A distanza di un anno Greta Thunberg è tornata a parlare al World Economic Forum di Davos, l’appuntamento annuale al quale partecipano capi di stato, leader politici e di imprese a livello mondiale. Un’anno fa invitò i partecipanti a “svegliarsi” per fronteggiare il riscaldamento globale.
Questa volta i messaggi chiave – contenuti nei due interventi della diciassettenne svedese – sono stati: “Ascoltate gli scienziati ed agite ora” ed ancora “La nostra casa è ancora in fiamme e state alimentando le fiamme“.
Questo l’intervento in seduta plenaria.
One year ago I came to Davos and told you that our house is on fire. I said I wanted you to panic. I’ve been warned that telling people to panic about the climate crisis is a very dangerous thing to do. But don’t worry. It’s fine. Trust me, I’ve done this before and I assure you it doesn’t lead to anything.
And for the record, when we children tell you to panic, we’re not telling you to go on like before.
We’re not telling you to rely on technologies that don’t even exist today at scale and that science says perhaps never will. We are not telling you to keep talking about reaching “net-zero emissions” or “carbon neutrality” by cheating and fiddling around with numbers.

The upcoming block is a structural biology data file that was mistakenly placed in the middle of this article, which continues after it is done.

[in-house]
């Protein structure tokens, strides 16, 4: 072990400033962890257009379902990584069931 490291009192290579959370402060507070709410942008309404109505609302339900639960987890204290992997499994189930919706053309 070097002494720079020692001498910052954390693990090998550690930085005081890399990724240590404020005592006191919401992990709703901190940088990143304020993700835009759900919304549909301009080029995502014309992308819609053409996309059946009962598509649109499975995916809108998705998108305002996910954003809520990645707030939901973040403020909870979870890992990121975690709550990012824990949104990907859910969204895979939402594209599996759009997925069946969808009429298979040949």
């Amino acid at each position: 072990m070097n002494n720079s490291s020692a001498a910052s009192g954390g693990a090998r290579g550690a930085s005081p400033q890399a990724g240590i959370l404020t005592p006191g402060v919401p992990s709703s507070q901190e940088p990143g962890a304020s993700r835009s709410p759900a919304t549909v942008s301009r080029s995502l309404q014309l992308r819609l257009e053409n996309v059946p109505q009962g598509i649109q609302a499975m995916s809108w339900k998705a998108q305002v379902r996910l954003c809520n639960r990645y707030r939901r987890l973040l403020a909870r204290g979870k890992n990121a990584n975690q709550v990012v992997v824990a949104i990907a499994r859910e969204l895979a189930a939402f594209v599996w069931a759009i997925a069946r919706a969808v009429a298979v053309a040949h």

We are not telling you to “offset your emissions” by just paying someone else to plant trees in places like Africa while at the same time forests like the Amazon are being slaughtered at an infinitely higher rate.
Planting trees is good, of course, but it’s nowhere near enough of what needs to be done, and it cannot replace real mitigation or rewilding nature.
Let’s be clear. We don’t need a “low-carbon economy.” We don’t need to “lower emissions.” Our emissions have to stop to stay if we are to have a chance to stay below the 1.5 degrees target. And until we have the technologies that at scale can put our emissions to minus then we must forget about net zero — we need real zero.
Because distant net zero emission targets will mean absolutely nothing if we just continue to ignore the carbon dioxide budget — which applies for today, not distant future dates. If high emissions continue like now even for a few years, that remaining budget will soon be completely used up.
The fact that the U.S.A. is leaving the Paris accord seems to outrage and worry everyone, and it should.
What’s the World Economic Forum doing about climate change?
Climate change poses an urgent threat demanding decisive action. Communities around the world are already experiencing increased climate impacts, from droughts to floods to rising seas. The World Economic Forum’s Global Risks Report continues to rank these environmental threats at the top of the list.
To limit global temperature rise to well below 2°C and as close as possible to 1.5°C above pre-industrial levels, it is essential that businesses, policy-makers, and civil society advance comprehensive near- and long-term climate actions in line with the goals of the Paris Agreement on climate change.
The World Economic Forum’s Climate Initiative supports the scaling and acceleration of global climate action through public and private-sector collaboration. The Initiative works across several workstreams to develop and implement inclusive and ambitious solutions.